Valley Lives - Douglas Cowden
The following article first appeared in "The Low Down to Hull and Back News" in the June 09, 2010 issue. Reprinted with permission.
Expropriation took its toll on pioneer family descendant
by Mark Burgess
In Rupert Union Cemetery, a freshly-etched gravestone reads: "Descendant of the pioneers of the Gatineau Valley."
Douglas Cowden, who died May 22 in Ottawa at the age of 80, hadn't lived in the Meech Creek Valley for 55 years, but the land that his ancestors carved from nothing but wilderness, and that the Quebec government expropriated in 1975, remained both a point of pride and a primary preoccupation right until his last breath.
"It left my father fairly heartbroken," said Mark Cowden, Douglas's son, referring to the expropriation that took place 35 years ago.
"He never really got over that, because it was someone coming in and taking his home away and it was hard for him to deal with that."
That someone was the Societe d'amenagement de l'Outaouais (SAO), an administrative body created in 1970 with a mandate to promote regional economic development through industry, commerce, tourism and recreation. In 1975, it decided it wanted a zoo in the Meech Creek Valley.
The SAO sent out 47 expropriation notices for 1,461 acres of land in April 1975. Douglas had been living in Ottawa since 1955, where he worked as a service manager for Mack Trucks Canada, but he still maintained a portion of his family's land that he used as a weekend retreat. Mark said the SAO letters left his father and those on neighbouring farms in a state of disbelief.
"I remember the talk at the time," said Mark, who was in his mid-teens when his father received the notice. "People generally thought that it was a pretty farfetched idea. Nobody believed there was going to be a zoo built there. That was kind of a farce." Mervin Cross, whose family farm across from the Farm Point IGA was mostly spared by the expropriations, agrees. It was a white elephant, that's all it was," he said of the zoo. "It was just a way of getting hold of the land."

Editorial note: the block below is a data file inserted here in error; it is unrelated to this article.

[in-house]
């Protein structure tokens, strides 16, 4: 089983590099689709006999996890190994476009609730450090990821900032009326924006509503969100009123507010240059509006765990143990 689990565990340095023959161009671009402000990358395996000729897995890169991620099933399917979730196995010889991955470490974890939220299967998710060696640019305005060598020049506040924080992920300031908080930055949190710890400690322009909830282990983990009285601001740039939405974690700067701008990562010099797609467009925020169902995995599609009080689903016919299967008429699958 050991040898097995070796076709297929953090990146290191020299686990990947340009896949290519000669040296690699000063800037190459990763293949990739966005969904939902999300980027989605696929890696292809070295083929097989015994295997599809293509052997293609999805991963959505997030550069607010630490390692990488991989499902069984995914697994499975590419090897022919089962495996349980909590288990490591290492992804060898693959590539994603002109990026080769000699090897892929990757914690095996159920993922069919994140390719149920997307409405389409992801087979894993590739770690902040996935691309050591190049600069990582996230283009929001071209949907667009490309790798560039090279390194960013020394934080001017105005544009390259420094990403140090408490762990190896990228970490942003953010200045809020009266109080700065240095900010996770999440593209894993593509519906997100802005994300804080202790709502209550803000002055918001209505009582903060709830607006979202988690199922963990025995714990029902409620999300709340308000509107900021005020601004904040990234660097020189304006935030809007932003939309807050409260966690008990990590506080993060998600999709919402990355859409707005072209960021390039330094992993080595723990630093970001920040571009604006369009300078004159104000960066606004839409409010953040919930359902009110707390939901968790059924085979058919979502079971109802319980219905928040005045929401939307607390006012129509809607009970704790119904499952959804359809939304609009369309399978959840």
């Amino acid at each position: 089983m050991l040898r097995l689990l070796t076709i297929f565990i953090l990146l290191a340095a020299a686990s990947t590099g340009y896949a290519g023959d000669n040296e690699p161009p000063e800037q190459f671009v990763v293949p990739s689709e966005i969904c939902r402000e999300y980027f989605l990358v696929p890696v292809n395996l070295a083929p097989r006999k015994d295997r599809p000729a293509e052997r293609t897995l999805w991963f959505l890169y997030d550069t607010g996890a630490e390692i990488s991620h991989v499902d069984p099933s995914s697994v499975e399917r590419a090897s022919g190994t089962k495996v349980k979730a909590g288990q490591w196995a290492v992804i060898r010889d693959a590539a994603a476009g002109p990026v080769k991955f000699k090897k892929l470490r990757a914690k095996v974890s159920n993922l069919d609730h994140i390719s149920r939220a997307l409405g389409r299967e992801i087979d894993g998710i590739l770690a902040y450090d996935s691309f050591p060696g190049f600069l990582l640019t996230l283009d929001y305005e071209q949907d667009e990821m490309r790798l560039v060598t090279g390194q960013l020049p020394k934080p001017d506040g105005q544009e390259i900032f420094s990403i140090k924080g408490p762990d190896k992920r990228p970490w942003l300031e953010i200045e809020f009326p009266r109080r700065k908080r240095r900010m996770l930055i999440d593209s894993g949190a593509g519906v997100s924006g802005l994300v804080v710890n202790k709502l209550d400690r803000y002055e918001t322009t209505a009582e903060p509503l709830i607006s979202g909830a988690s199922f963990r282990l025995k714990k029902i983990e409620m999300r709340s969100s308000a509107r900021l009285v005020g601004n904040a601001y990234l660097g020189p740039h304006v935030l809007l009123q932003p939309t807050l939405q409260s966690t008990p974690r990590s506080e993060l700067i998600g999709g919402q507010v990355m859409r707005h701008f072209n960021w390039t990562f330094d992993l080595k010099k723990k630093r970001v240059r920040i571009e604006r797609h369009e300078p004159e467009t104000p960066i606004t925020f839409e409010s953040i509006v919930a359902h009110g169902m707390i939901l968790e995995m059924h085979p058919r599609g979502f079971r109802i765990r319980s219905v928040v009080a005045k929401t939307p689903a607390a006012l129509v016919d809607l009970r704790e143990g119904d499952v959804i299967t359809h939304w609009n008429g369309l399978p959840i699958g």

Mark places the expropriation in the context of the language politics sweeping through Quebec at the time, noting that nearly all the families farming the land were anglophone descendants of 19th-century settlers. "It was part and parcel with what was going on politically and culturally in Quebec in the mid-70s," he said.
He remembers his father fighting a 10-year court battle to contest what the SAO offered for the land but can't remember the outcome. Cross said some others did the same.
"About three or four went to court, but in the end they might as well not have," he said. "What they got went to their lawyers."
Cross used to drive the school bus through the valley, picking up the kids at the Brookdale Home orphanage on his run. The road up to the former site of the orphanage is now blocked off and overgrown, and Cross doesn't know where the kids ended up after the expropriation.
"I don't come down here anymore," he said, driving through the valley; even though he still lives just across the highway. "Too many memories." Mark said it became too painful for his father to return as well. The farms and houses his ancestors had built were bulldozed in the early 1980's, even though nothing - a zoo or anything else - ever replaced them.
The SAO was dissolved in 1993, passing the valley on to the Communaute Urbaine de l'Outaouais, who sold it to the NCC in 1994. A secondary entrance and parking lot for the Gatineau Park now sits just beyond the junction of Cross and Cowden Roads. Mark said the latter only goes back a quarter-mile now before it's blocked off and overgrown. "There's nothing there to indicate there was ever anyone there," he said. "That kind of hurt my father. There's nothing to say there were people here and they came with nothing and they took almost nothing and made it into something."
Tribute to Meech Creek Valley
By Doug and Mark Cowden
There is no place on earth like the Meech Creek Valley created by the hand of God
Where in the 1840s my forebears cleared the land of its maples and pines
In this valley of mine
For its beauty I yearn
Where the surrounding hills in the fall are all covered red and gold
Where in the spring and fall you hear the Canada geese a-calling
Where you heard the partridge drumming, the melodies of the frogs,
The mother duck's call to her goslings, the slap of the beaver's tail
The sheep and cowbells tinkling as the evening drew to a close
Where we swam and lazed away many a happy day by the old bridge over the stream,
Where brook trout hid in the cold spring pools
Where in the winter you could hear the bushes roar announcing a coming storm,
Trees creaking and cracking in the cold winter's night
The brilliance of the northern lights dancing in the skies with stars so bright
You felt you could reach up and touch them
I mourn the loss of, this valley
Which provided a livelihood for the settlers and descendants
Their homesteads, my homestead, which is going back to nature
Land that my forebears toiled to clear in the 1840s
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